The common theme is to create something truly engaging for your market, at the right time:
Instagram was released at the perfect time when many people had iPhones with a decent camera but limited ways of sharing those photos while on the go.
SnapChat tapped into a similar (though younger) demographic that now needed a more personal space to share, as the mainstream social networks pressed forward with "no one needs privacy anymore".
I'm writing a post covering this exact topic, to be published soon.
Both platforms are exceptionally simple by design and from a UX standpoint which entices use. There are some stark differences between the two however. One is meant for global social engagement, the other is more directly personal with no public history behind the actions.
These were companies that were almost specifically designed to appeal and be sold to other services like Facebook. A need was identified (sharing pictures and videos with friends instantly) and they were simply first to apply the innovative concept and marketed it better than anyone else.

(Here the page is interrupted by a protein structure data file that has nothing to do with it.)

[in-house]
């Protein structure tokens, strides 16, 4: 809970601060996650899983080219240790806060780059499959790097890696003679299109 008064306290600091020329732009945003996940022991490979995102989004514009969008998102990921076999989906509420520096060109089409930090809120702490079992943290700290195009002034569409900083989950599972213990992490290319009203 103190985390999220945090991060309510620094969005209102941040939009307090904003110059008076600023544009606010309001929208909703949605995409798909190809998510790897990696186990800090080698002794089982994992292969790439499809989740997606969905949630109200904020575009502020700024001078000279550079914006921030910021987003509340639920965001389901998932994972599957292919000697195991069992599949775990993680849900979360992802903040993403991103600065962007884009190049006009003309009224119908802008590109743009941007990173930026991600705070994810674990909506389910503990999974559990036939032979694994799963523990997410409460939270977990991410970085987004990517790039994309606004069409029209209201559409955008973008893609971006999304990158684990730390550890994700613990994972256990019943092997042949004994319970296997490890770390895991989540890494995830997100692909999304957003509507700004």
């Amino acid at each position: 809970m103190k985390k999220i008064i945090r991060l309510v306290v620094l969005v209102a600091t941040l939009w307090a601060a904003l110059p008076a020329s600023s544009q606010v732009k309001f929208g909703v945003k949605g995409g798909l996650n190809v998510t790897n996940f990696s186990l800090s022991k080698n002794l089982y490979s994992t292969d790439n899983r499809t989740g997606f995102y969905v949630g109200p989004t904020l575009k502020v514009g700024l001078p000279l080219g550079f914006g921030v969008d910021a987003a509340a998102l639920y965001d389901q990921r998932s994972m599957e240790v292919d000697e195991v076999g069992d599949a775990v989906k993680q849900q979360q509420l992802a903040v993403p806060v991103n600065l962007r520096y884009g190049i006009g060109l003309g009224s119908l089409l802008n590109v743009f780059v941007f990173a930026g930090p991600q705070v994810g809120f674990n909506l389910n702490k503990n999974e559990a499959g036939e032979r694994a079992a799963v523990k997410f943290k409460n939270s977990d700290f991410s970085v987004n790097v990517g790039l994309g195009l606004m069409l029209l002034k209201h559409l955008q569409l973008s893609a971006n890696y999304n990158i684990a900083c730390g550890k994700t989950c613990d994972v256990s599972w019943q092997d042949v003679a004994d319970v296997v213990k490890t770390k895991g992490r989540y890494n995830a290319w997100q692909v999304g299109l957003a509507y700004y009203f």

Common ideals are normally the ability to instantly share media, but usually focus on being at the right place at the right time. For example, Instagram was introduced at a point where taking pictures had reached it's peak, but being able to share them via mobile in a 'Twitter-esque' style feed was non-existent. SnapChat banked on the rise of 'FaceTime' style video chats.